Do you recall looking at your image in one of those fun house mirrors, concave and convex and otherwise bent, in an amusement park? It can illustrate the way we might miss-image ourselves based on an out-of-whack, taken-for-granted, reality. It is a distortion, a skewed reflection of what is real. What if our spiritual quests and faith understandings are vulnerable to the concave and convex bends in our worlds taken-for-granted.
In contemporary North American society, frames of reference are constrained by the dominant role individualism plays. It distorts. Societal understandings, economics, politics, culture, even language are limited. Cormac Russell and John McKnight compare this with the African notion of Ubuntu and write: “Individualism is a superhighway to a sick, depressed, and dissatisfied life and a fragmented society. Ubuntu, by contrast, says we are not self-reliant, we are other reliant: that life is not about self-fulfillment and leaning into work and money. Instead, a satisfying life is largely about leaning into our relationships and investing in our communities; it is about interdependence, not independence, (The Connected Community, Berrett-Koehler Publishers, 2022, p. xiv).
I would suggest our views of prayer have been focused too narrowly as an individualistic practice, to be personal prayer or meditation, primarily. There is Corporate Prayer, typically in a worship service or as the Invocation or Benediction in religious or civic gatherings.
Recently I wrote that the focus on Centering Prayer has gained much acceptance in religious life. While of value; still, I ask if it might be balanced by what I would call Othering Prayer.
To my mind, Othering Prayer is rooted in the prayer Jesus taught the disciples (Luke 11 and Matthew 6). What we refer to as The Lord’s Prayer draws on elements from multiple earlier Hebrew prayers. In English translations the opening word “Our” says a great deal. It begins with an awareness that we are part of a community.
I do not write this to suggest Centering Prayer, or deep personal religious experience is not of equal or often greater value. Rather, it is to suggest that there is reflection to be done on how Othering Prayer might carry benefits in acting toward God’s purposes in our world.
It was Trappist Abbot Thomas Keating, St. Joseph’s Abbey Trappist Monastery who played a significant role in opening awareness to the value of Centering Prayer more than fifty years ago. For Keating, Christian Centering Prayer was in continuity with the practices of other religious traditions.
I am assisted by the insights of Richard Rohr and the good folks at the Center for Action and Contemplation. Since 1987 this Center has sought to integrate contemplation and action with Rohr arguing they are inseparable. In fact, Rohr emphasizes this when he says the most important word in the Center’s name is neither Action or Contemplation but the small word “and.”
Recently a friend commented that her experience is that when she practices quiet, contemplative, centering prayer, it seems richer when done as part of a community. Hmmn.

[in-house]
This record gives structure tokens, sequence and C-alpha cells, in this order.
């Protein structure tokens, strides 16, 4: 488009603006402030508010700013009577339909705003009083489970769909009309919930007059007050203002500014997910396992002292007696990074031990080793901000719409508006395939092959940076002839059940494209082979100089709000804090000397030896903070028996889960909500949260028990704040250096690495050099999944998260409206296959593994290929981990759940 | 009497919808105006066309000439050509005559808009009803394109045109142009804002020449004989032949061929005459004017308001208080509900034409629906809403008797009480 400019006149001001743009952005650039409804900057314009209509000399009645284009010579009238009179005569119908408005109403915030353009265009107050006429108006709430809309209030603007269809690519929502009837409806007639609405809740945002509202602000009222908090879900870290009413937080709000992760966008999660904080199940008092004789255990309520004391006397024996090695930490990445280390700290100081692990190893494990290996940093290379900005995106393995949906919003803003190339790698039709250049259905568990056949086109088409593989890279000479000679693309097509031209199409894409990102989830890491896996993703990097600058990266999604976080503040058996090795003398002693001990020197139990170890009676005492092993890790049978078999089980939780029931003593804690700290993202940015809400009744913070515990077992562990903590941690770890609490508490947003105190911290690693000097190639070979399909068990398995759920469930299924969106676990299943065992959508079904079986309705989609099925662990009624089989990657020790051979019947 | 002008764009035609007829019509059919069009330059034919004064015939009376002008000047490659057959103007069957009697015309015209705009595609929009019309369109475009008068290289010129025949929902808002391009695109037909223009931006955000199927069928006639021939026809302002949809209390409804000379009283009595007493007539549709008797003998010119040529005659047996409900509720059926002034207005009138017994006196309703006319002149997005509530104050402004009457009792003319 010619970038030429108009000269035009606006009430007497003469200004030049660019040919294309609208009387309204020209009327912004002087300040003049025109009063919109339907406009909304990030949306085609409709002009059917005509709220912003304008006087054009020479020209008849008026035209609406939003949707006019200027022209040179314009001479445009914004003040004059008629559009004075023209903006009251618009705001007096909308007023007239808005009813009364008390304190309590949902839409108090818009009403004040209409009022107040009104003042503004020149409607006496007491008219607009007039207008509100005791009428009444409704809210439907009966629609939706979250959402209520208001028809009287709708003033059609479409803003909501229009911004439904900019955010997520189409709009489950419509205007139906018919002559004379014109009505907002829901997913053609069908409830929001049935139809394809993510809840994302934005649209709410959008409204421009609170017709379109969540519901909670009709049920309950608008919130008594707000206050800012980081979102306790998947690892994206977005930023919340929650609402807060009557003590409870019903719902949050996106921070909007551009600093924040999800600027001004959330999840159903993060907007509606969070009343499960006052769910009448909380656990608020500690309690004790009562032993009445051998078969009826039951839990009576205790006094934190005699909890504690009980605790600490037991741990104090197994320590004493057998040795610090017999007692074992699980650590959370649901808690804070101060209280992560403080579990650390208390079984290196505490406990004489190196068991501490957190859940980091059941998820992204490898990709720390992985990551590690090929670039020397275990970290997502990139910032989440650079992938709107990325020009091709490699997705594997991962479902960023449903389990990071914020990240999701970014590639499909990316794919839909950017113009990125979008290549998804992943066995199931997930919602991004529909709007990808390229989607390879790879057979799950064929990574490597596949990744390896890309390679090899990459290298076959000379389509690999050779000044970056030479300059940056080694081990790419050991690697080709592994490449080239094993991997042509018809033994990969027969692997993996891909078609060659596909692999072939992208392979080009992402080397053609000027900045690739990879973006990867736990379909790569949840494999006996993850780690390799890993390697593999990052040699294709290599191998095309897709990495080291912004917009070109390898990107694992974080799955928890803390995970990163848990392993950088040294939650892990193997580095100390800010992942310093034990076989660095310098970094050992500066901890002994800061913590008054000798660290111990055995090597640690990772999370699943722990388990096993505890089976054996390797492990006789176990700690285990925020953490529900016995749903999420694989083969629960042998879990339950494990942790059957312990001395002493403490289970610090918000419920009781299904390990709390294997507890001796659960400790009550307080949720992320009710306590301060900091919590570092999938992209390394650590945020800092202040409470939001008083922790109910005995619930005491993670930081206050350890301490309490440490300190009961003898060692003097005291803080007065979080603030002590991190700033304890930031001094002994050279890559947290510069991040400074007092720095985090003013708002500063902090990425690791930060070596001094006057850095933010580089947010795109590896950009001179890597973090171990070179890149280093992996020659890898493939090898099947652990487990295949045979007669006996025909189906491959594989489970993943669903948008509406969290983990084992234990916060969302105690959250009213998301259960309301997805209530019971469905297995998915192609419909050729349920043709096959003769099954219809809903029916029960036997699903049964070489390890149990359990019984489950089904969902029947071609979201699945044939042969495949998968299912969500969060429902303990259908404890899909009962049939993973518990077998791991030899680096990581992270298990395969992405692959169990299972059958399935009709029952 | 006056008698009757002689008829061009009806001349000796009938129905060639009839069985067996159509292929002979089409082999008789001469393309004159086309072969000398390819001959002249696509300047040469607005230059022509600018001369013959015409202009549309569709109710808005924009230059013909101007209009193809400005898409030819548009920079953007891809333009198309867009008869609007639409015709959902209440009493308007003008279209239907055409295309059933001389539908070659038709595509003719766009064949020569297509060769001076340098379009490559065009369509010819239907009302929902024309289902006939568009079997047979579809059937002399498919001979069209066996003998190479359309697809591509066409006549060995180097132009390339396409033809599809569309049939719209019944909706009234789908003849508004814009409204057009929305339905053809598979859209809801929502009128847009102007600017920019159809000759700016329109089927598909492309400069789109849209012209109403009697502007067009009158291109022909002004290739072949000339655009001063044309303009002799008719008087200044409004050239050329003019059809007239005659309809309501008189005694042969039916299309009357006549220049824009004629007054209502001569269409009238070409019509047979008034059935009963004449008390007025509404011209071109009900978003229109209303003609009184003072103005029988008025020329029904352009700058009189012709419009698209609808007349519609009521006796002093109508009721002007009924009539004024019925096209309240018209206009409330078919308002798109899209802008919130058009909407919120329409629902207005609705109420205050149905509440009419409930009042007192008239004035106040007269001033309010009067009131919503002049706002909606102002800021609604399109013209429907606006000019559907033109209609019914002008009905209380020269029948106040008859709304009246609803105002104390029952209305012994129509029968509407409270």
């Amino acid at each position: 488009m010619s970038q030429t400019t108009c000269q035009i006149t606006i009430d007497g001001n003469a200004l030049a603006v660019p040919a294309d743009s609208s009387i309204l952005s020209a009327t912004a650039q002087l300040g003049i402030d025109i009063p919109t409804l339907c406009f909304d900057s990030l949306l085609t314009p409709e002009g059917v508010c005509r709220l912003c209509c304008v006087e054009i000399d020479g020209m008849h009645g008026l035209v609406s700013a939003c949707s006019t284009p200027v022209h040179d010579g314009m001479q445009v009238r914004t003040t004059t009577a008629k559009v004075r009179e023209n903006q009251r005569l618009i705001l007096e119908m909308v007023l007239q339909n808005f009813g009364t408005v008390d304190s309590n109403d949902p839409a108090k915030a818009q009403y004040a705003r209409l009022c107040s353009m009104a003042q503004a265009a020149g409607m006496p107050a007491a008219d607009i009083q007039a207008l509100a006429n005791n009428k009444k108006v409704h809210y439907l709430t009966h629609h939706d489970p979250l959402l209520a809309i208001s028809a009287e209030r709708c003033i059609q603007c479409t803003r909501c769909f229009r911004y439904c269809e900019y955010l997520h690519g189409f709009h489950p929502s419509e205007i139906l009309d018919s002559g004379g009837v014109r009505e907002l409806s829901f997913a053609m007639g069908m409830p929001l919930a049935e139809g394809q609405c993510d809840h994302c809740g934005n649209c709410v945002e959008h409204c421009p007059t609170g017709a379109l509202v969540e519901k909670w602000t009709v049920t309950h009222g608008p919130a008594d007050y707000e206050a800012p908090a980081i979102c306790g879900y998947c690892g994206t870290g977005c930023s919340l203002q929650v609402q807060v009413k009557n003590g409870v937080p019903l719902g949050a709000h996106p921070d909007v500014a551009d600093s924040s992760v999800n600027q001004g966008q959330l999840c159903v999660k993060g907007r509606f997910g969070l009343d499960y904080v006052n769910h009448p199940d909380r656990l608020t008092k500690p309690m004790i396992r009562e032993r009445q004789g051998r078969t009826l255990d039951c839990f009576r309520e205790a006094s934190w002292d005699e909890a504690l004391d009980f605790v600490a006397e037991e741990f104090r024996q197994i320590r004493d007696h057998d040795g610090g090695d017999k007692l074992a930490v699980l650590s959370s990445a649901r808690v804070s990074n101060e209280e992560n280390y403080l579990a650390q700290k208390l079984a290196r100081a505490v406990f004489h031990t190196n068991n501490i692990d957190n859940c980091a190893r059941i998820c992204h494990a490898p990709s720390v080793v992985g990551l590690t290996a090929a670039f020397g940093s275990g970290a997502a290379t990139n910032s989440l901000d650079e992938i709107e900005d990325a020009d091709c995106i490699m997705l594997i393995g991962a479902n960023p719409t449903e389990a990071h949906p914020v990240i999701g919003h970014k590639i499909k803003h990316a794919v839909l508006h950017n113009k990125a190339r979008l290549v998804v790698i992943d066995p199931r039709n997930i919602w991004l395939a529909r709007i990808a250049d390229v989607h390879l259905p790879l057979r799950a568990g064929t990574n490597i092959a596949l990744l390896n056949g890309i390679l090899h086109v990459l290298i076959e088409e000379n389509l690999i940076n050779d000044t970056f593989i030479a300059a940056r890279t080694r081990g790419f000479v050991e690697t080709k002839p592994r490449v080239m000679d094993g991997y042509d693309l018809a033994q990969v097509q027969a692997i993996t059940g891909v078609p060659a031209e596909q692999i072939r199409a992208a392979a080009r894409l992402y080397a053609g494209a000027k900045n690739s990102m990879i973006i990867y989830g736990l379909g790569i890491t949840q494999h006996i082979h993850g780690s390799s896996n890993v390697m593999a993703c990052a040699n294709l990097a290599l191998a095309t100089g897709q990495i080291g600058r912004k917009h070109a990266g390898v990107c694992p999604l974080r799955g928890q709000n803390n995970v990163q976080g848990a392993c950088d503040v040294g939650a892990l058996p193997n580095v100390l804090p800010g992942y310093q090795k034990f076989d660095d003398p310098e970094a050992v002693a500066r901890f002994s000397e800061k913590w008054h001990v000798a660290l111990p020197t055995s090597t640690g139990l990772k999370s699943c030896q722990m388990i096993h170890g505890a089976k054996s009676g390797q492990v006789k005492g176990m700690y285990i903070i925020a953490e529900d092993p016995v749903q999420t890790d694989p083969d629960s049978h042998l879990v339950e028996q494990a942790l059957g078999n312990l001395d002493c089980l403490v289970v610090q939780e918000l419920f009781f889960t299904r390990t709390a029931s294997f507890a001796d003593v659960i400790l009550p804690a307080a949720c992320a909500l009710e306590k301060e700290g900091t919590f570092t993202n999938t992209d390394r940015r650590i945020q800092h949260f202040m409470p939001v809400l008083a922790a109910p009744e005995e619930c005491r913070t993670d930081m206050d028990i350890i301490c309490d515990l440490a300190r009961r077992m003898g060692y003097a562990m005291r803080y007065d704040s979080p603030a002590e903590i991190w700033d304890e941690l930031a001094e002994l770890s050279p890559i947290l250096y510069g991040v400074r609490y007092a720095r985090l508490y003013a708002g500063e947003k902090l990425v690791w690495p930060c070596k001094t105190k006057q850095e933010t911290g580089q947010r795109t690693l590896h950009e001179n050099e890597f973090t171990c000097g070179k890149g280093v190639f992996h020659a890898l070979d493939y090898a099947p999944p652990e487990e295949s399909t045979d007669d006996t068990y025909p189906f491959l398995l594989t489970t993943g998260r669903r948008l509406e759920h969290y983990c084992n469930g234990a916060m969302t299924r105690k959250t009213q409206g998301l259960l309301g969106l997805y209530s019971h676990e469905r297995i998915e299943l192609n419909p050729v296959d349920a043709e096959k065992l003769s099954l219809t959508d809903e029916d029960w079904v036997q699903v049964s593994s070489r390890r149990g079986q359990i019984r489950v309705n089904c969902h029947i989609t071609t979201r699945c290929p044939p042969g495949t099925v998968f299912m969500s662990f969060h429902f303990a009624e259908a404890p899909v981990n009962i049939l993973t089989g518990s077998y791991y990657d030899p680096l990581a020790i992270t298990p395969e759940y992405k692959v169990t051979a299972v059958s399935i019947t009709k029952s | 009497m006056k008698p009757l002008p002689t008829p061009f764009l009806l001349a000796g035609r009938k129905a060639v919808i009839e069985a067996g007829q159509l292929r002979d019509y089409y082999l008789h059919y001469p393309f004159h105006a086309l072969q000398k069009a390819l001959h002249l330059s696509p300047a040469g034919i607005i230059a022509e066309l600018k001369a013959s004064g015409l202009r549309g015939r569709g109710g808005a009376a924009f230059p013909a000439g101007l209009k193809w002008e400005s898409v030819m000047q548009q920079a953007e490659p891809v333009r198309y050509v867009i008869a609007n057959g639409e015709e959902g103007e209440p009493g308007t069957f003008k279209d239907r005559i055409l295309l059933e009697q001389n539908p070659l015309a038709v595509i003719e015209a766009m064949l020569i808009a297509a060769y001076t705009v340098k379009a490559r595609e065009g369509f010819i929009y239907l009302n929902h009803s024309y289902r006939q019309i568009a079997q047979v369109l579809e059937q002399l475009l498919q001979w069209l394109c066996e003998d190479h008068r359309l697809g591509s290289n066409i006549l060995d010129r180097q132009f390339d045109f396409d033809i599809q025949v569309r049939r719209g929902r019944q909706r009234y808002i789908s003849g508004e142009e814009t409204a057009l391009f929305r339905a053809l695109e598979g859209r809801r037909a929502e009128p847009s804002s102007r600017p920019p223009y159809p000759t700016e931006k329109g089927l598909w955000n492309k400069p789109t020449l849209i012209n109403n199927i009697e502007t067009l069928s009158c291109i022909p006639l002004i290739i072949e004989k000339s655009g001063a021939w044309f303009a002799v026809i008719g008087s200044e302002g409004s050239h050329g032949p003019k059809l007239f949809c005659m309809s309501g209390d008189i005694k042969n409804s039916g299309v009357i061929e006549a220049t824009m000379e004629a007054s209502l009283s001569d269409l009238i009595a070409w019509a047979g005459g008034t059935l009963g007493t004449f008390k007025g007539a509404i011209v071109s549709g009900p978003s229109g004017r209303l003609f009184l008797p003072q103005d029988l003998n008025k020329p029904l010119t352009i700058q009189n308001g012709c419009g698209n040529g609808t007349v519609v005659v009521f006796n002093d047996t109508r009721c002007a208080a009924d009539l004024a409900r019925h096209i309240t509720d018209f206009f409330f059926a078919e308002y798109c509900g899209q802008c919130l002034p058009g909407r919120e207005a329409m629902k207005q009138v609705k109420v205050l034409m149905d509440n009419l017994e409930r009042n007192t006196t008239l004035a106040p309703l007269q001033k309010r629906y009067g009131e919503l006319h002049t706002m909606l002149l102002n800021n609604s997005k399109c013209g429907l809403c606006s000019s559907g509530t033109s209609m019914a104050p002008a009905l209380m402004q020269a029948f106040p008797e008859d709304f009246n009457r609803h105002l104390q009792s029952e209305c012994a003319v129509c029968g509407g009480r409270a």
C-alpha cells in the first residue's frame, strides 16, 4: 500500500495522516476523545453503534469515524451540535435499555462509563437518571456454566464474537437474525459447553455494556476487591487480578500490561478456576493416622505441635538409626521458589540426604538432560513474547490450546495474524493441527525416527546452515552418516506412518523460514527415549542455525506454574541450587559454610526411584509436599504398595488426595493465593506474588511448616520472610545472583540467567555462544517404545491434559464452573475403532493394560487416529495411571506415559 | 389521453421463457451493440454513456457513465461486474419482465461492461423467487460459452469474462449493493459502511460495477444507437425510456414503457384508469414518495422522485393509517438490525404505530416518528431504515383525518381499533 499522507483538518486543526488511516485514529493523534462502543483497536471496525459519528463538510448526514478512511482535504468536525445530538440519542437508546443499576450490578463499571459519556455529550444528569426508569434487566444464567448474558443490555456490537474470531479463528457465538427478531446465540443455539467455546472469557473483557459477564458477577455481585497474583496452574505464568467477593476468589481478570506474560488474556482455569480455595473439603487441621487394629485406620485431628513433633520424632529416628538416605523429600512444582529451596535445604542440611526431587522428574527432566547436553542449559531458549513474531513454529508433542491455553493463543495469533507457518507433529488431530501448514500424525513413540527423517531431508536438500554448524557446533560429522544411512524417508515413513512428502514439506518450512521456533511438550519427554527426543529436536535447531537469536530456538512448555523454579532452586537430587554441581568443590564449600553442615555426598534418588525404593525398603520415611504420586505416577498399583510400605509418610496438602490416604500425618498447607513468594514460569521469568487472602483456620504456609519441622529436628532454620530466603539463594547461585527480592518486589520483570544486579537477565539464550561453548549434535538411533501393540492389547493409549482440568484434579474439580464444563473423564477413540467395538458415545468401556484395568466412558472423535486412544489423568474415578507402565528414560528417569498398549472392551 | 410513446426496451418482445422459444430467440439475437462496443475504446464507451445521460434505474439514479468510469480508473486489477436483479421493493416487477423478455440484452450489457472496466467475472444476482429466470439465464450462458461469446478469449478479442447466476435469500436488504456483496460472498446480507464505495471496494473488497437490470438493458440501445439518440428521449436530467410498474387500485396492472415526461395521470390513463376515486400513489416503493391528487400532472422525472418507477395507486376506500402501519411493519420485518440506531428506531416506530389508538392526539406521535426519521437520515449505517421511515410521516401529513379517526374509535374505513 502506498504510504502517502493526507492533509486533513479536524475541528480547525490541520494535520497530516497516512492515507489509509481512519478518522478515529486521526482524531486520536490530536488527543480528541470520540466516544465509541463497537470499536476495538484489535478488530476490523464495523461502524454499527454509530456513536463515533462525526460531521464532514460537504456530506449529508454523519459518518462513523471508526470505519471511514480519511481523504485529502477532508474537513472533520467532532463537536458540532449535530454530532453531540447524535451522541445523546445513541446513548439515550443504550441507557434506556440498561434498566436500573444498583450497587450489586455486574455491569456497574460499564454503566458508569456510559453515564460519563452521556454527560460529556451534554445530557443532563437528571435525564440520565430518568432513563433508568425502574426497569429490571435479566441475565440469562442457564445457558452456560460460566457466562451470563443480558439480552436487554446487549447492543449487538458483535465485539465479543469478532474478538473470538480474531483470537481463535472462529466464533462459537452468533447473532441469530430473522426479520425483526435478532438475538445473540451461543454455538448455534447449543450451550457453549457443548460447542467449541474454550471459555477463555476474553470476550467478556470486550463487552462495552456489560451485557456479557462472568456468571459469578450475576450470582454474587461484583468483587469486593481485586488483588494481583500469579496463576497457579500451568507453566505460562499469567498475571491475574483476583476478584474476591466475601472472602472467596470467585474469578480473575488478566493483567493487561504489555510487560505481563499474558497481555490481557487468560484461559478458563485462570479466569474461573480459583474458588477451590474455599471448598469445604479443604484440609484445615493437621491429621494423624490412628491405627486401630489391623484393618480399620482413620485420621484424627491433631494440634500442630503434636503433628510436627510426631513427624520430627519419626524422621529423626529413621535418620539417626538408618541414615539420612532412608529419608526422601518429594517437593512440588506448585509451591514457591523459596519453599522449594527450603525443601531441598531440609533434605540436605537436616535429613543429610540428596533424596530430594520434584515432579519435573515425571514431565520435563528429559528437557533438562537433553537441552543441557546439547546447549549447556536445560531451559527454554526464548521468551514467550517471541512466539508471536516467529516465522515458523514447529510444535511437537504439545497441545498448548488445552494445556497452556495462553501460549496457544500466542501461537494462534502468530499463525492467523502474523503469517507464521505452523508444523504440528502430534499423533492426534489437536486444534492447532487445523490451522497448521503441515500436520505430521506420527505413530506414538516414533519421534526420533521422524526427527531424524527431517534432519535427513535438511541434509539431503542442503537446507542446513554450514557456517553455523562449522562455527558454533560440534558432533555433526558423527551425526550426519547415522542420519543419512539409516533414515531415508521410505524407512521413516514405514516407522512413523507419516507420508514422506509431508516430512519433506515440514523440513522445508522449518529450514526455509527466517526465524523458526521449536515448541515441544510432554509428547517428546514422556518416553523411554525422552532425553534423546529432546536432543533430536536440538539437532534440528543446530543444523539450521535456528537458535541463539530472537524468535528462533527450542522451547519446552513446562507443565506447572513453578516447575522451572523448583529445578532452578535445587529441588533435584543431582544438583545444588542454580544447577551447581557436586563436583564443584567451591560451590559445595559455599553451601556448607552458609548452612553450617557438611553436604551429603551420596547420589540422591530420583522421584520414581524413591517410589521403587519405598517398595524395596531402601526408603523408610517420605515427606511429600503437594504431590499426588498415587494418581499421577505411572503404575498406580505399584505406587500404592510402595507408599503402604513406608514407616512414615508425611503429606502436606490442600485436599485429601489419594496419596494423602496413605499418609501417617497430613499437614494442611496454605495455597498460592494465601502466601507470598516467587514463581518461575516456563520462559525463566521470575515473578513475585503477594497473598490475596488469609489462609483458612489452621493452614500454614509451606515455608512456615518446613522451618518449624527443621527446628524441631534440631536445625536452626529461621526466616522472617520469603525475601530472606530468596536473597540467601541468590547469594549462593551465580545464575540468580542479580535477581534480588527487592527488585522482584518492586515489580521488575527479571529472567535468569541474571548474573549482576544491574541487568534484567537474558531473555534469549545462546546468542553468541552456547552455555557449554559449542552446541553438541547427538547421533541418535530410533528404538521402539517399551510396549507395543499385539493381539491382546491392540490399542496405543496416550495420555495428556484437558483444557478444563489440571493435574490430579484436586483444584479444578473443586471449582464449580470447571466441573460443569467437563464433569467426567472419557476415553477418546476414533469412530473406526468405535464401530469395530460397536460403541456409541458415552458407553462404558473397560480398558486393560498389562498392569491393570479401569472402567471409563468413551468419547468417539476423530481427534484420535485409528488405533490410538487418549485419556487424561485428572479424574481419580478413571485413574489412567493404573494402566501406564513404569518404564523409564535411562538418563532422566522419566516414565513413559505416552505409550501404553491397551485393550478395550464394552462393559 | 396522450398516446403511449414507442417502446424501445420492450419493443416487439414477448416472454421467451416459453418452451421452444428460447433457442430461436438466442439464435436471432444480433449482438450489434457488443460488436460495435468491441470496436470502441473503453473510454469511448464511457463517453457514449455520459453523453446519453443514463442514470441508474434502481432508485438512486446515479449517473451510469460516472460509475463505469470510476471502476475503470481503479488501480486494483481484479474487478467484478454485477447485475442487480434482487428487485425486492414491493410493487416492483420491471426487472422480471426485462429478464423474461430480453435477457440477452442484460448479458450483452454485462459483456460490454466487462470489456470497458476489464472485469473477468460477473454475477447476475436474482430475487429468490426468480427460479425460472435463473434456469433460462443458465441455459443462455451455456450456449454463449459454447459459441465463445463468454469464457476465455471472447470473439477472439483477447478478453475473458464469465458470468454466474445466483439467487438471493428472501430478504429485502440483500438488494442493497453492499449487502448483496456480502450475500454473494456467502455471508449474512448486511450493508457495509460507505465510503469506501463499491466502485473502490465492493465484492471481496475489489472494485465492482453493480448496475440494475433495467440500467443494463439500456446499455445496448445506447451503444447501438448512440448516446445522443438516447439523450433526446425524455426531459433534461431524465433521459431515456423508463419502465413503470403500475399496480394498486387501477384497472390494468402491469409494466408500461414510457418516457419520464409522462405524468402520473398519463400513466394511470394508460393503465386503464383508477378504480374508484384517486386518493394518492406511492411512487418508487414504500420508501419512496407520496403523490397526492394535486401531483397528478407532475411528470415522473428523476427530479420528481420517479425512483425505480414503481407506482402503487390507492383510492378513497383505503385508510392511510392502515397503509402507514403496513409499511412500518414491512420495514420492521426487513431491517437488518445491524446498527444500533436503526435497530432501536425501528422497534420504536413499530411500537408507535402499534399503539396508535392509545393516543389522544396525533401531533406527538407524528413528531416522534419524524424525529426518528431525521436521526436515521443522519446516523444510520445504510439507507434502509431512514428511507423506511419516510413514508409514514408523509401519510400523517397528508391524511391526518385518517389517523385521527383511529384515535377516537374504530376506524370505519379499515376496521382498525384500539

Bob Greenleaf shared the story of an elderly, reclusive couple living in a small village who seldom ventured from their home. However, one day the elderly man set out alone on an adventure. He traveled to a nearby city and after some exploring he returned with a battered cello he had found on a trash heap. The damaged cello had but one string. The twisted bow stick had only a few remaining hairs. That evening and for weeks following, he seated himself in a front room corner and sawed away on the one single open string. Over and over he played one scratchy, repeated note. Day after day he played — his playing droned on increasing his wife’s unhappiness. Finally, able to stand it no longer, she decided to travel herself to the city.
Upon her return, she confronted her husband. “See here,” she said, “I have gone to the city and found people playing instruments very much like yours. The instrument is called a ‘cello’ and should have four strings. What’s more, those who play them move their fingers all along the neck of the cello and play many notes on each string.” “Even more,” she continued, “people often play these cellos along with many others instruments. The sound is beautiful and powerful when they all play together. I am told such a group is called a symphony. Why do you sit here day after day playing that one raspy note?”
The old fella gave his spouse a cold look and responded, “I would expect that of you. Those people you saw are still trying to find the one right note, I have found it!”
Robert K. Greenleaf, was a mentor to scores of folks; I was privleged to visit with him several times. His writings on Servant Leadership were widely read and practiced. Even in this, Bob knew that there would be the tendancy to turn his ideas into a distortion — a limited understanding — a one-note perspective. Too often it would be focused on “fixing” and “doing” rather than on “listening to others” and “reframing life with wider understandings.” Bob would chuckle at those who used Servant Leadership as a formula and say, “Leadership is a little like playing the cello. If you can’t hear the music maybe you shouldn’t try.” Or, Bob once opined “if you can’t share your playing with others, in a call and response way, then you will likely miss the beauty of the whole.